• The introductory verses in 2 Kings 23 show that after three months king Jehoahaz was deported. Where did he end up living? Who took his place, and what was he renamed to? This new king, Jehoiakim, was put in place by the Pharaoh in Egypt, so it’s no surprise to read in verse 35 that he “taxed the land to give the money according to the command of Pharaoh”. Jehoiakim was basically a puppet, being controlled by the foreign ruler.
  • During this time, the prophet Jeremiah was vocal with messages from God. We read what he says in Jeremiah 26. What was the warning message from God that came through in this chapter?
  • Did God still want to give His people a chance to repent?
  • How did the people who heard Jeremiah’s words react to them? Imagine being Jeremiah at the time. Would you have been scared?
  • Jeremiah was spared death. In Jeremiah 26:16-19 we hear why. What did the wiser elders give as the reason?
  • Have you ever needed to give a difficult message to someone, like Jeremiah did? How did they react? In future situations where you may have to give a difficult message, can you learn anything from Jeremiah?
  • In contrast to Jeremiah, we read in chapter 28 about a false prophet, Hananiah. Hananiah preached a different message, supposedly “from God”, in Jeremiah 28:1-4. What did he claim?
  • How did Jeremiah counter this false message? Look at the clear words in verses Jeremiah 28:15-17 to find out what God thinks about people who tell lies in His name!

 

 

There are people around us all who act a bit like the prophets we meet today. I don’t mean that they actually are prophets, of course, but we are continually getting advice from many sources. How good are you at working out which are the false messengers, like Hananiah, and which are the true, like Jeremiah? It’s not always easy to know, especially when both sound convincing.

 

When it comes to advice about how to live out your Christian life, what can you do to learn about who is giving you good advice, and who is not?

 

Well, apart from the obvious things such as your own character judgements, your first step should be to see if what they’re saying is biblical. Have the things that you have been taught, both in the church, by leaders, by friends, etc, been words backed up by Scripture?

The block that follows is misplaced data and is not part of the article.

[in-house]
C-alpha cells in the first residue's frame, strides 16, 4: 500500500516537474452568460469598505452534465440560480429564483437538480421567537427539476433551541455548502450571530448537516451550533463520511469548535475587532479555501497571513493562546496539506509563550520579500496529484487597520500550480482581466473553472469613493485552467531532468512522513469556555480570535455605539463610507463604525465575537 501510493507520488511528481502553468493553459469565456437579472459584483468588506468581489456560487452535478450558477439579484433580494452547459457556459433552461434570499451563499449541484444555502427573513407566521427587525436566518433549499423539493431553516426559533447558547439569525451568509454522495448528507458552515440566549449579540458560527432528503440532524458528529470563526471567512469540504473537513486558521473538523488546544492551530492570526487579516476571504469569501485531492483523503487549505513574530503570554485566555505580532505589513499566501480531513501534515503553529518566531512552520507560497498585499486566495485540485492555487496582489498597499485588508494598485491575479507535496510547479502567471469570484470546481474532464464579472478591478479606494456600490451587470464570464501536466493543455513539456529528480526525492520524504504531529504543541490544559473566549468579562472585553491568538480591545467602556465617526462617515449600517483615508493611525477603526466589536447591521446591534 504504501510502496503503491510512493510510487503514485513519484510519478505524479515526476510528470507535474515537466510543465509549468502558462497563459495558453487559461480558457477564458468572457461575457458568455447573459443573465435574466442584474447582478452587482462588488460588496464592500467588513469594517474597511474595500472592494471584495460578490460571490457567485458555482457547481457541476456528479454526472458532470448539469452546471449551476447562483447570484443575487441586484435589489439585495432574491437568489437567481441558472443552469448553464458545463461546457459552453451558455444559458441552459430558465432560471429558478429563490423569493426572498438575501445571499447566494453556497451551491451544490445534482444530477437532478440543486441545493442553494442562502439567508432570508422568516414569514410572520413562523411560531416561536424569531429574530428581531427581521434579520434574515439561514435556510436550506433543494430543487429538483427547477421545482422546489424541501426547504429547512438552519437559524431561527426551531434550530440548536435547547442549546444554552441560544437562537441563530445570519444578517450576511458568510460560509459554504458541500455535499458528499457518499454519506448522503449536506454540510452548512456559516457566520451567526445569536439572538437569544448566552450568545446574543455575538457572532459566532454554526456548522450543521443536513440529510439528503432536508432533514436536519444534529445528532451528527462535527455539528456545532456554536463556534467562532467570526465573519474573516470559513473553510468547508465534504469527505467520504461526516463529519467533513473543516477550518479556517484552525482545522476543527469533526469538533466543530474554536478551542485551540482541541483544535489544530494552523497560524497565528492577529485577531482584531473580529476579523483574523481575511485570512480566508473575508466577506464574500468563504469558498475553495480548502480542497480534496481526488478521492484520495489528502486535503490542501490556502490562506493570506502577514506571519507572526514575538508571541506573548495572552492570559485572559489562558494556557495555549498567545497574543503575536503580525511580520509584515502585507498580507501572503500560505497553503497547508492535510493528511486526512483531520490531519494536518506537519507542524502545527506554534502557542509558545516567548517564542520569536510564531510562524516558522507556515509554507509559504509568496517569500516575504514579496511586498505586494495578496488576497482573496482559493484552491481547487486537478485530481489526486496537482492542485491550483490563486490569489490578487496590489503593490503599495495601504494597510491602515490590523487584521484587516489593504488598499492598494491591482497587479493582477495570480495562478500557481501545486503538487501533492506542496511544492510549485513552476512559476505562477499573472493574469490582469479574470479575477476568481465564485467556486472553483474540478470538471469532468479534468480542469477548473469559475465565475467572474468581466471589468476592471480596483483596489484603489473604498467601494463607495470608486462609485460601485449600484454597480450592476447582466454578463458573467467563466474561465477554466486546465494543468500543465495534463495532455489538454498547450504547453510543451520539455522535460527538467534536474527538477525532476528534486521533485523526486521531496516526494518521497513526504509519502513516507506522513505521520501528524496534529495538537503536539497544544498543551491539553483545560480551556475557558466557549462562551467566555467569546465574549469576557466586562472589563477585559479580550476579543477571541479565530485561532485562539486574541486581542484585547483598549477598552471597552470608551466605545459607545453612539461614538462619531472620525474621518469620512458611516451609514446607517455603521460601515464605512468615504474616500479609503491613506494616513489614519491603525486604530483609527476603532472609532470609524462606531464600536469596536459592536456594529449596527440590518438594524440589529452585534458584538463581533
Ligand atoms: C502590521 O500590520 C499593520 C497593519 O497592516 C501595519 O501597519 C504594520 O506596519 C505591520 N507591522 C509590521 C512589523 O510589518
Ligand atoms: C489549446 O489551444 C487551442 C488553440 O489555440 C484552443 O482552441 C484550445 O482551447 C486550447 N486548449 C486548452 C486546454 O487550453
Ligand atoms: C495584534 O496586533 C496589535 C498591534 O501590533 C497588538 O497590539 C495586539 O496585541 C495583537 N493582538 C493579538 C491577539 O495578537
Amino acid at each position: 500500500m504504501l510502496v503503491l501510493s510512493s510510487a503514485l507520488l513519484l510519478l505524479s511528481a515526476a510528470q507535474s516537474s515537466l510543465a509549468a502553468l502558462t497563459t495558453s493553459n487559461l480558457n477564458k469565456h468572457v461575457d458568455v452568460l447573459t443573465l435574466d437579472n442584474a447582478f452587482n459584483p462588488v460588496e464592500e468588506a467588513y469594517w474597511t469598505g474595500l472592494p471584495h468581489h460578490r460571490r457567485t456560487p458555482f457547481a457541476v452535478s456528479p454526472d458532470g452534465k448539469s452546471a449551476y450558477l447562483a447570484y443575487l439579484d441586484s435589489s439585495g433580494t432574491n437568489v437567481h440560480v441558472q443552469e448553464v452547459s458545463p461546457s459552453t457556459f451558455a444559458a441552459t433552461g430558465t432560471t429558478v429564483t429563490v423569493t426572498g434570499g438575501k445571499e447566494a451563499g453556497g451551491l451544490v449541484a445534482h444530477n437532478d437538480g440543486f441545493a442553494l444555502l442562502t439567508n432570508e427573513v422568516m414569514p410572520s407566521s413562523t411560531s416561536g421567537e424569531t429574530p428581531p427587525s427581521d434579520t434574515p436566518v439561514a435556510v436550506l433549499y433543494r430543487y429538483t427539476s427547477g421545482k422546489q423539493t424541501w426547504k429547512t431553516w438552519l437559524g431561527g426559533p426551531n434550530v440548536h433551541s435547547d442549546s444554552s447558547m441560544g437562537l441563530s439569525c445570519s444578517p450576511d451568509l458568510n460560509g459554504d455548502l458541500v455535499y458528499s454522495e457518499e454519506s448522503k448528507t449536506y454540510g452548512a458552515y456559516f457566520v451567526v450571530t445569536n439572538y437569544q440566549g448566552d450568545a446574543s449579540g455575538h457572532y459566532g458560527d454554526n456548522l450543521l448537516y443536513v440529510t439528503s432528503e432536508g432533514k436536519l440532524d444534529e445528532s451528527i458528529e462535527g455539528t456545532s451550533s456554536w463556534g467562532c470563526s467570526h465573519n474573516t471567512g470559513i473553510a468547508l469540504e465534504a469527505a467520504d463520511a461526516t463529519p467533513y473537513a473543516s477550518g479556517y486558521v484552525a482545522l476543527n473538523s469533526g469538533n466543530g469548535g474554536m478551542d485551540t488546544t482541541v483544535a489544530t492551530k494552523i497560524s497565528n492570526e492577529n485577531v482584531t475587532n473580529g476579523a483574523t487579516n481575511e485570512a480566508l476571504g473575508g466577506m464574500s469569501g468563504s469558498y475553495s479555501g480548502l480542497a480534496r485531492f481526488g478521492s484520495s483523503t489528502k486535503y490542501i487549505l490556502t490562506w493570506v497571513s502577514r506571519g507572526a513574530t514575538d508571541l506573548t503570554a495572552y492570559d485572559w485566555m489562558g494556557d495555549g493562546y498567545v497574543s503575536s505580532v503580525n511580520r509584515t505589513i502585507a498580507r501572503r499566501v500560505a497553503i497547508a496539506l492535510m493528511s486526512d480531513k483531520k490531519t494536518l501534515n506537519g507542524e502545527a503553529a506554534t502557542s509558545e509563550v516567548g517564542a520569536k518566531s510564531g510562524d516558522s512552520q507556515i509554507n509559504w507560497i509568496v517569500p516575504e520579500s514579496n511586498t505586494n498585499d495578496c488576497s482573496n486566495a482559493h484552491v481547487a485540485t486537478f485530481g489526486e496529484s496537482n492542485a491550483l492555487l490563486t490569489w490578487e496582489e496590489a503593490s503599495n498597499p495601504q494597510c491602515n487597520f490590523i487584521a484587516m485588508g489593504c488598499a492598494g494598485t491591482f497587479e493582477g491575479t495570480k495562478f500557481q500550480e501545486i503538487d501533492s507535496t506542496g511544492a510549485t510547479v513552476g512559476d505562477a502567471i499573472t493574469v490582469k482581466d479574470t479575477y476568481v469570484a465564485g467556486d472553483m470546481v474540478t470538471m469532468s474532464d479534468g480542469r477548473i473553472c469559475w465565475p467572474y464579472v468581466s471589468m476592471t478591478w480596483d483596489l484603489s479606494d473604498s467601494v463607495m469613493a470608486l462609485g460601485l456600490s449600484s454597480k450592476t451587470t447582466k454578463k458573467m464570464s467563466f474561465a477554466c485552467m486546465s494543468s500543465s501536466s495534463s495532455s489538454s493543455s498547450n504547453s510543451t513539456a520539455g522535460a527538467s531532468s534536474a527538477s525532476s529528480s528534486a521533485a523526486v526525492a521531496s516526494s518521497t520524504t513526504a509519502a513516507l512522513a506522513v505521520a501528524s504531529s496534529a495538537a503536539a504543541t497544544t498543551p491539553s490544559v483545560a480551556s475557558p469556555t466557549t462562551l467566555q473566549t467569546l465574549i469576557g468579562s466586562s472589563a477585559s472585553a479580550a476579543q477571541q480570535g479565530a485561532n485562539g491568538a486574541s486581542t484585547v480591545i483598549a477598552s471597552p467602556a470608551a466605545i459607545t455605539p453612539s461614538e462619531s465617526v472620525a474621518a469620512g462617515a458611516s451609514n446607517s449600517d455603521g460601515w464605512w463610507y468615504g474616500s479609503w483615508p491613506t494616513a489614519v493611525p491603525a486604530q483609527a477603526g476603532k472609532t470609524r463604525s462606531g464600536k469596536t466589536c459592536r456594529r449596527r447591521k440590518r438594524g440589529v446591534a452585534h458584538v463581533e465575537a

A second thought to consider is whether the messengers in your life are telling you what you need to hear, or what you want to hear. Good advice can often be tough advice, especially when it comes to sin. Advice which permits or encourages a sinful pattern of behaviour is not good advice!

 

Thirdly, be careful about messengers in your life that teach legalistic adherence to the Word of God. Someone may tell you that you can do something, or shouldn’t do something, because the bible doesn’t specifically mention it. Does that always mean you are free to follow that advice? Does it still honour God?

 

Finally, remember that all human messengers are just that – human. God can, of course, with powerfully through the people in your life, but we all get things wrong. Youth leaders, vicars, parents, the lot. I’d certainly recommend listening carefully to the advice of all three sets of people, of course, but they aren’t always right, and can teach you things that are wrong, through misunderstanding, ignorance or misinterpretation. Scripture is without fault, but people are not! Practice considering all the advice you get against what you know the Bible to say.

 

Pray about this tonight!